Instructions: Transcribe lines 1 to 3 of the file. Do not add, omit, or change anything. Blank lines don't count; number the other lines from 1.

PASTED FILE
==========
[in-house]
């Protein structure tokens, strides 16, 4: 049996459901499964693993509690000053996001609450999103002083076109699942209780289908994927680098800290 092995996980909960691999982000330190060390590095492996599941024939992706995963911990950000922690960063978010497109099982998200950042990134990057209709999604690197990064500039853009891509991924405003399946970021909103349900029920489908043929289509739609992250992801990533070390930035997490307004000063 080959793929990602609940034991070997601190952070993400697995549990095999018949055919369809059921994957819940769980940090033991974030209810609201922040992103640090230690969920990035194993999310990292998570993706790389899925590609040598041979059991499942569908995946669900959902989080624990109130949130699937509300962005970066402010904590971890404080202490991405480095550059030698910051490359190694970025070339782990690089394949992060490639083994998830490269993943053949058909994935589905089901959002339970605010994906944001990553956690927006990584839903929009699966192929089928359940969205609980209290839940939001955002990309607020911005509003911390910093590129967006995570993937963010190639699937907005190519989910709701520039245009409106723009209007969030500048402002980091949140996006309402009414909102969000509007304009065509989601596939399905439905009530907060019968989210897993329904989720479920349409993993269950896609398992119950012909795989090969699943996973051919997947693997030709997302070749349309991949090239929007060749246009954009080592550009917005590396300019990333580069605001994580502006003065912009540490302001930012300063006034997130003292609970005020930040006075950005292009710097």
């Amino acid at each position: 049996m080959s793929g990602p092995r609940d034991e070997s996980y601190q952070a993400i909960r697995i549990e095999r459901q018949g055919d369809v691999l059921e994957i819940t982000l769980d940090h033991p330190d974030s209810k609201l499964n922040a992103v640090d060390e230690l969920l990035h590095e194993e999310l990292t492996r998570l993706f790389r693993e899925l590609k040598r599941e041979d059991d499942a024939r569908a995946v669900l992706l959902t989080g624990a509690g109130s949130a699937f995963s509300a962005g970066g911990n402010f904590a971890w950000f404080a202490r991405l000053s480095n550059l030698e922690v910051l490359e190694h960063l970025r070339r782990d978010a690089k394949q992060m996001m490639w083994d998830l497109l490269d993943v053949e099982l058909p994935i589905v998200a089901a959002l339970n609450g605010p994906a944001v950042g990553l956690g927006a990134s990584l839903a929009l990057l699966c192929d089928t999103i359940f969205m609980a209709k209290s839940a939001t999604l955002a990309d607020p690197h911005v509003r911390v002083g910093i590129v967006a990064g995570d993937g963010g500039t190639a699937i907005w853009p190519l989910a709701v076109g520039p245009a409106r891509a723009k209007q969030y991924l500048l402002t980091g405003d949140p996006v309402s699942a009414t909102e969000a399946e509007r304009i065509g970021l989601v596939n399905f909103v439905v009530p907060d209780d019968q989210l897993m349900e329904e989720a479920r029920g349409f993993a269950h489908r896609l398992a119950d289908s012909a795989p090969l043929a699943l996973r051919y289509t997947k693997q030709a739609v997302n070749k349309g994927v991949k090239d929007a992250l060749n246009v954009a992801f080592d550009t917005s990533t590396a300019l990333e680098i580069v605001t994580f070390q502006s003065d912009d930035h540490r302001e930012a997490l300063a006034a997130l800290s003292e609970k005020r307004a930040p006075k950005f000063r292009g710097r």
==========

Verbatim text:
[in-house]
């Protein structure tokens, strides 16, 4: 049996459901499964693993509690000053996001609450999103002083076109699942209780289908994927680098800290 092995996980909960691999982000330190060390590095492996599941024939992706995963911990950000922690960063978010497109099982998200950042990134990057209709999604690197990064500039853009891509991924405003399946970021909103349900029920489908043929289509739609992250992801990533070390930035997490307004000063 080959793929990602609940034991070997601190952070993400697995549990095999018949055919369809059921994957819940769980940090033991974030209810609201922040992103640090230690969920990035194993999310990292998570993706790389899925590609040598041979059991499942569908995946669900959902989080624990109130949130699937509300962005970066402010904590971890404080202490991405480095550059030698910051490359190694970025070339782990690089394949992060490639083994998830490269993943053949058909994935589905089901959002339970605010994906944001990553956690927006990584839903929009699966192929089928359940969205609980209290839940939001955002990309607020911005509003911390910093590129967006995570993937963010190639699937907005190519989910709701520039245009409106723009209007969030500048402002980091949140996006309402009414909102969000509007304009065509989601596939399905439905009530907060019968989210897993329904989720479920349409993993269950896609398992119950012909795989090969699943996973051919997947693997030709997302070749349309991949090239929007060749246009954009080592550009917005590396300019990333580069605001994580502006003065912009540490302001930012300063006034997130003292609970005020930040006075950005292009710097």
């Amino acid at each position: 049996m080959s793929g990602p092995r609940d034991e070997s996980y601190q952070a993400i909960r697995i549990e095999r459901q018949g055919d369809v691999l059921e994957i819940t982000l769980d940090h033991p330190d974030s209810k609201l499964n922040a992103v640090d060390e230690l969920l990035h590095e194993e999310l990292t492996r998570l993706f790389r693993e899925l590609k040598r599941e041979d059991d499942a024939r569908a995946v669900l992706l959902t989080g624990a509690g109130s949130a699937f995963s509300a962005g970066g911990n402010f904590a971890w950000f404080a202490r991405l000053s480095n550059l030698e922690v910051l490359e190694h960063l970025r070339r782990d978010a690089k394949q992060m996001m490639w083994d998830l497109l490269d993943v053949e099982l058909p994935i589905v998200a089901a959002l339970n609450g605010p994906a944001v950042g990553l956690g927006a990134s990584l839903a929009l990057l699966c192929d089928t999103i359940f969205m609980a209709k209290s839940a939001t999604l955002a990309d607020p690197h911005v509003r911390v002083g910093i590129v967006a990064g995570d993937g963010g500039t190639a699937i907005w853009p190519l989910a709701v076109g520039p245009a409106r891509a723009k209007q969030y991924l500048l402002t980091g405003d949140p996006v309402s699942a009414t909102e969000a399946e509007r304009i065509g970021l989601v596939n399905f909103v439905v009530p907060d209780d019968q989210l897993m349900e329904e989720a479920r029920g349409f993993a269950h489908r896609l398992a119950d289908s012909a795989p090969l043929a699943l996973r051919y289509t997947k693997q030709a739609v997302n070749k349309g994927v991949k090239d929007a992250l060749n246009v954009a992801f080592d550009t917005s990533t590396a300019l990333e680098i580069v605001t994580f070390q502006s003065d912009d930035h540490r302001e930012a997490l300063a006034a997130l800290s003292e609970k005020r307004a930040p006075k950005f000063r292009g710097r």